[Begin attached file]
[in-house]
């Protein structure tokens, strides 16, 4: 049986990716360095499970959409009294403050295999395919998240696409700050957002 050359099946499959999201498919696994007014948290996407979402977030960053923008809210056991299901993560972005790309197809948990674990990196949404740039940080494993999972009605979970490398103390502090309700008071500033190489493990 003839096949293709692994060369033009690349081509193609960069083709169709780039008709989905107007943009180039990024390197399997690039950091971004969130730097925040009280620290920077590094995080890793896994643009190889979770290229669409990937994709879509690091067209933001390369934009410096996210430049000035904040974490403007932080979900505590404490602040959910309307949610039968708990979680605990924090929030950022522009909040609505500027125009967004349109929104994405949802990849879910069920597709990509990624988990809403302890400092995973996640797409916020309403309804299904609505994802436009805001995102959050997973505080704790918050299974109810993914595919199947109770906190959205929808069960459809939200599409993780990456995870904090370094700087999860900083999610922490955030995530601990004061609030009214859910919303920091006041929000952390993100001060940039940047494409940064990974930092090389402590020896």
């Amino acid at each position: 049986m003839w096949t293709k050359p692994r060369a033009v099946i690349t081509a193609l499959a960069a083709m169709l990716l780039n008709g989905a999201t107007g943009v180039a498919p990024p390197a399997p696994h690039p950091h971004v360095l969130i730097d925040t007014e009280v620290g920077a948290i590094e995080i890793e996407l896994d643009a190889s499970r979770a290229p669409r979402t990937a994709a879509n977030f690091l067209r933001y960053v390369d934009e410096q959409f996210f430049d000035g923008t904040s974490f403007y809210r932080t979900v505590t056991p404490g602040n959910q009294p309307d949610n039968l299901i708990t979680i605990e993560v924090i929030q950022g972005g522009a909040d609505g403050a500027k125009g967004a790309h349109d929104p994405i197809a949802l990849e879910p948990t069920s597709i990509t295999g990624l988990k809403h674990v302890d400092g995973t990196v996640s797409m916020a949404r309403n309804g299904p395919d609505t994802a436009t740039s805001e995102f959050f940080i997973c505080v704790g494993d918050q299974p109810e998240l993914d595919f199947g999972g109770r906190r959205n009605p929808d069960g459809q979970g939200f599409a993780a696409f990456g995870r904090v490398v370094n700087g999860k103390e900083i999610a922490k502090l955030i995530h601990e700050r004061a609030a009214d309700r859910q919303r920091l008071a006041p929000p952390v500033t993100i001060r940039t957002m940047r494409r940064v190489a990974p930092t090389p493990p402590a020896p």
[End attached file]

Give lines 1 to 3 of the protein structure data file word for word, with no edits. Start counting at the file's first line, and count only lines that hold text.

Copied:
[in-house]
């Protein structure tokens, strides 16, 4: 049986990716360095499970959409009294403050295999395919998240696409700050957002 050359099946499959999201498919696994007014948290996407979402977030960053923008809210056991299901993560972005790309197809948990674990990196949404740039940080494993999972009605979970490398103390502090309700008071500033190489493990 003839096949293709692994060369033009690349081509193609960069083709169709780039008709989905107007943009180039990024390197399997690039950091971004969130730097925040009280620290920077590094995080890793896994643009190889979770290229669409990937994709879509690091067209933001390369934009410096996210430049000035904040974490403007932080979900505590404490602040959910309307949610039968708990979680605990924090929030950022522009909040609505500027125009967004349109929104994405949802990849879910069920597709990509990624988990809403302890400092995973996640797409916020309403309804299904609505994802436009805001995102959050997973505080704790918050299974109810993914595919199947109770906190959205929808069960459809939200599409993780990456995870904090370094700087999860900083999610922490955030995530601990004061609030009214859910919303920091006041929000952390993100001060940039940047494409940064990974930092090389402590020896």
């Amino acid at each position: 049986m003839w096949t293709k050359p692994r060369a033009v099946i690349t081509a193609l499959a960069a083709m169709l990716l780039n008709g989905a999201t107007g943009v180039a498919p990024p390197a399997p696994h690039p950091h971004v360095l969130i730097d925040t007014e009280v620290g920077a948290i590094e995080i890793e996407l896994d643009a190889s499970r979770a290229p669409r979402t990937a994709a879509n977030f690091l067209r933001y960053v390369d934009e410096q959409f996210f430049d000035g923008t904040s974490f403007y809210r932080t979900v505590t056991p404490g602040n959910q009294p309307d949610n039968l299901i708990t979680i605990e993560v924090i929030q950022g972005g522009a909040d609505g403050a500027k125009g967004a790309h349109d929104p994405i197809a949802l990849e879910p948990t069920s597709i990509t295999g990624l988990k809403h674990v302890d400092g995973t990196v996640s797409m916020a949404r309403n309804g299904p395919d609505t994802a436009t740039s805001e995102f959050f940080i997973c505080v704790g494993d918050q299974p109810e998240l993914d595919f199947g999972g109770r906190r959205n009605p929808d069960g459809q979970g939200f599409a993780a696409f990456g995870r904090v490398v370094n700087g999860k103390e900083i999610a922490k502090l955030i995530h601990e700050r004061a609030a009214d309700r859910q919303r920091l008071a006041p929000p952390v500033t993100i001060r940039t957002m940047r494409r940064v190489a990974p930092t090389p493990p402590a020896p």